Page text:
Edward Cline’s The Bank Dick is pure W. C. Fields, full strength and undiluted in a movie that offers the legendary comedian the greatest opportunity he’d ever have to put his brand of comedy on the screen.
The Production: 5/5
Edward Cline’s The Bank Dick is pure W. C. Fields, full strength and undiluted. It’s the movie that offers the legendary comedian the greatest opportunity he’d ever have to put his brand of comedy on the screen, undeterred by co-stars like Bob Hope, Bing Crosby, Mae West, Charlie McCarthy, or Gloria Jean and with only the wisp of a plot to get in the way of his word play, sight gags, and other comic business. For some, its relentlessness amounts to overkill, but for Fields’ purists, this is nirvana.
Henpecked husband Egbert Sousé (W.C. Fields) likes nothing more than to spend his days at his local bar in Lompoc, the Black Pussy Cat Café earning pin money by entering contests and making wagers on horses. He even insinuates himself into a movie set on the way to the bar one morning spending a few frantic minutes directing a movie, but when he inadvertently tackles one of two escaping bank robbers with the bank’s stolen money, a grateful bank president Mr. Skinner (Pierre Watkin) offers him a job as a bank security officer (naturally subtracting part of his weekly salary to pay off his mortgage which he’s been negligent about paying). Con man J. Frothingham Waterbury (Russell Hicks) sees an opportunity to bilk Sousé and his future son-in-law Og Oggilby (Grady Sutton) out of $500 with some seemingly worthless bonds, so Og “borrows” $500 from the bank vault intending to repay it in four days when he is to get his bonus only to learn that the bank is due to be audited immediately by J. Pinkerton Snoopington (Franklin Pangborn), a man dedicated to his job. It’s up to Sousé to keep Snoopington from discovering the missing funds.
W.C. Fields himself penned the screenplay under another of his pseudonyms, Mahatma Kane Jeeves, and he’s included his usual array of characters: a nightmarish family (nagging wife Cora Witherspoon, abusive child Evelyn Del Rio, acerbic mother-in-law Jessie Ralph), a town full of eccentrics in look and/or name (Shemp Howard’s friendly bartender Joe is beyond question the sanest of the townsfolk), and a host of fine character comedians who can match Fields take for take and line for line (Franklin Pangborn, Grady Sutton, human skeleton Bill Wolfe). Sousé’s continual practice of interjecting himself into situations without being asked (to fix a broken engine, for example, or to replace a drunken director played by Jack Norton) might have nothing to do with the real story at hand, but these set pieces still make one rock with laughter, and his extended attempts to gaslight the bank auditor before he discovers the missing funds provide the center of the comedy for the movie. Director Edward Cline, himself a veteran of the Mack Sennett comedy school, brings that expertise to this film not only in the ridiculous movie directing sequence but also in the climactic car chase where hostage Sousé and the second bank robber who’s come back for another try run roughshod over the countryside pursued by bank personnel in one car and police in another. It’s a comic melee that caps the film’s nuthouse tone to perfection.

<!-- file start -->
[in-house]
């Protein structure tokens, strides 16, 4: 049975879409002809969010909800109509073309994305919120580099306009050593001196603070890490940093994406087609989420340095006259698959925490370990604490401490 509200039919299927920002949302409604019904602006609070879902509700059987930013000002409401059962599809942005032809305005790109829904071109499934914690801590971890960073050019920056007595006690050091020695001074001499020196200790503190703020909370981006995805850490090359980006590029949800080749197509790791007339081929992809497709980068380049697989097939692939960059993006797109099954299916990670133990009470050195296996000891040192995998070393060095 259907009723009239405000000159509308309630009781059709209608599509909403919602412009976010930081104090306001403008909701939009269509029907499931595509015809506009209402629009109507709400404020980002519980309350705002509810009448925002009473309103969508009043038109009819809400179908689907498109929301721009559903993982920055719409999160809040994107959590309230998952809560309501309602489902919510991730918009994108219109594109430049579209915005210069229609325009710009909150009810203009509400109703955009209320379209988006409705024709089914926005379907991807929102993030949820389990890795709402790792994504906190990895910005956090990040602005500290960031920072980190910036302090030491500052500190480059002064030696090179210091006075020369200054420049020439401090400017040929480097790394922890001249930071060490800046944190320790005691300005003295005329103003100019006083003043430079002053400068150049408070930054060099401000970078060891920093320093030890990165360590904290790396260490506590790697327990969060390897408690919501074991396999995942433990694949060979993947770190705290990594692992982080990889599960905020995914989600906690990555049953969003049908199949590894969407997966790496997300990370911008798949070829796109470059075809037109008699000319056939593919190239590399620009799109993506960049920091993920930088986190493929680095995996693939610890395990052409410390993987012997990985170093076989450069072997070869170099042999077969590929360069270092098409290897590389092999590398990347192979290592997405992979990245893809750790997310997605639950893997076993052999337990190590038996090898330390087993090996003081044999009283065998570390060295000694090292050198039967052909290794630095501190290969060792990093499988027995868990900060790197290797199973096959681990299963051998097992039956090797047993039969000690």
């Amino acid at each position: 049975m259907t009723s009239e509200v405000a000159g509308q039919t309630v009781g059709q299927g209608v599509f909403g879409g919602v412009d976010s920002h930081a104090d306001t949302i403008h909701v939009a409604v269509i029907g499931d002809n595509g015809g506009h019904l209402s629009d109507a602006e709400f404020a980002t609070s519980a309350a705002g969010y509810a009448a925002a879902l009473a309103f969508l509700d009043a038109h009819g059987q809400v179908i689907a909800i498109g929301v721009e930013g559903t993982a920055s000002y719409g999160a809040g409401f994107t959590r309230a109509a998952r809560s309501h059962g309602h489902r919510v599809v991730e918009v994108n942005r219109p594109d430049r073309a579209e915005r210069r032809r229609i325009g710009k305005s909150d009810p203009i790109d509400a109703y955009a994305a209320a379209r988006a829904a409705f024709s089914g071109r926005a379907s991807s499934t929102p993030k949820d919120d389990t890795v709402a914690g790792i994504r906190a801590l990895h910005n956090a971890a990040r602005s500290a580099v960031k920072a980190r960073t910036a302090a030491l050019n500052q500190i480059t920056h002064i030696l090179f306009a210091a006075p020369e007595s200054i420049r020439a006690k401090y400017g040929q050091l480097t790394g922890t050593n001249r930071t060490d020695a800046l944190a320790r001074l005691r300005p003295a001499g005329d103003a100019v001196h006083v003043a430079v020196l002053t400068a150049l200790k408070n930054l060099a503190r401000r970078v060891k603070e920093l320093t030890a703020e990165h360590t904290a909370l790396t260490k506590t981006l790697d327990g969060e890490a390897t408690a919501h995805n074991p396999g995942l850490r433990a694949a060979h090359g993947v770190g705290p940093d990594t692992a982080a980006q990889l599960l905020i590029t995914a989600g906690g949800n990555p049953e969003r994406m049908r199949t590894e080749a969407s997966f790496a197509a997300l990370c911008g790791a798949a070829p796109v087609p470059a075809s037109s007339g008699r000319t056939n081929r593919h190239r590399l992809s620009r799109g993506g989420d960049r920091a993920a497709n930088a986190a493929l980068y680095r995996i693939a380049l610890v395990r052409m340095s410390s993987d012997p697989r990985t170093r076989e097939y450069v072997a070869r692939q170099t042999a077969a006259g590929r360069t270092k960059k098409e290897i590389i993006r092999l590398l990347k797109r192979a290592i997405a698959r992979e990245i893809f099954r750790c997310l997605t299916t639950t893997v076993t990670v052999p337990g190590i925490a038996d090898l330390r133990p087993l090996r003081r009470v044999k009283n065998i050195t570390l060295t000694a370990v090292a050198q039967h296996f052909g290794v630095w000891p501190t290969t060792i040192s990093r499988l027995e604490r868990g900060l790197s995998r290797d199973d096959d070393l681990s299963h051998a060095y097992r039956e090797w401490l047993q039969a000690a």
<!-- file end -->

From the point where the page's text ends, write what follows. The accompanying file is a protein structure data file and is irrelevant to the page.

W.C. Fields might be moving a little slower and executing his sight gags with a little less snap than in earlier years (his severe alcoholism had allegedly begun to affect his timing, and he does appear much more aged than even the year before in You Can’t Cheat an Honest Man), but if you liked his blowhard, curmudgeonly character before, he’s still the same blustery Bill Fields here, too. Shemp Howard is basically wasted as the bartender, but both Grady Sutton and especially Franklin Pangborn get great comic chances as targets for Fields. Cora Witherspoon and Jessie Ralph make fine harridans for Fields to avoid, and Russell Hicks is suitably oily and unctuous as the fraudulent bond salesman. Jack Norton stumbles around in drunken splendor as the tipsy movie director, and Pierre Watkin does his dignified bank president proud. Una Merkel as Sousé’s older daughter who doesn’t always treat him like dirt also gets few chances here to shine, but her presence is always a positive in a film.
3D Rating: NA
The film’s original theatrical aspect ratio of 1.37:1 is suitably presented in 1080p resolution using the AVC codec. While occasionally looking a bit digital, most of the image quality is top notch with appropriate grain structure and excellent detail in the imagery (it’s definitely sharp enough to discern that it’s a stunt driver rather than W.C. Fields behind the wheel in the location photography of the mad climactic chase). The very fine grayscale and nicely dialed-in contrast give this aged film a new burst of freshness. The movie has been divided into 8 chapters.
The DTS-HD Master Audio 2.0 mono sound mix is exactly what you’d expect for a film of this vintage. The dialogue has been well-recorded and has been mixed nicely with the occasional burst of music cues and the frequent sound effects to make a pleasing aural experience. There are no problems at all with age-related hiss, crackle, pops, or flutter.
Special Features: 2/5
Audio Commentary: filmmaker and film historian Michael Schlesinger offers an entertaining, well researched commentary chock-full of information on almost everyone from the biggest stars to the tiniest bit players, the director, and some of the other behind-the-scenes personnel.
Theatrical Trailer (1:54, SD)
Kino Trailers: The Old Fashioned Way, You Can’t Cheat an Honest Man, My Little Chickadee, Road to Zanzibar.
Edward Cline’s The Bank Dick is primo W.C. Fields in one of his best ever films. The Kino Lorber high definition presentation offers another most welcome addition to its growing Fields library of comedy classics. Highly recommended!
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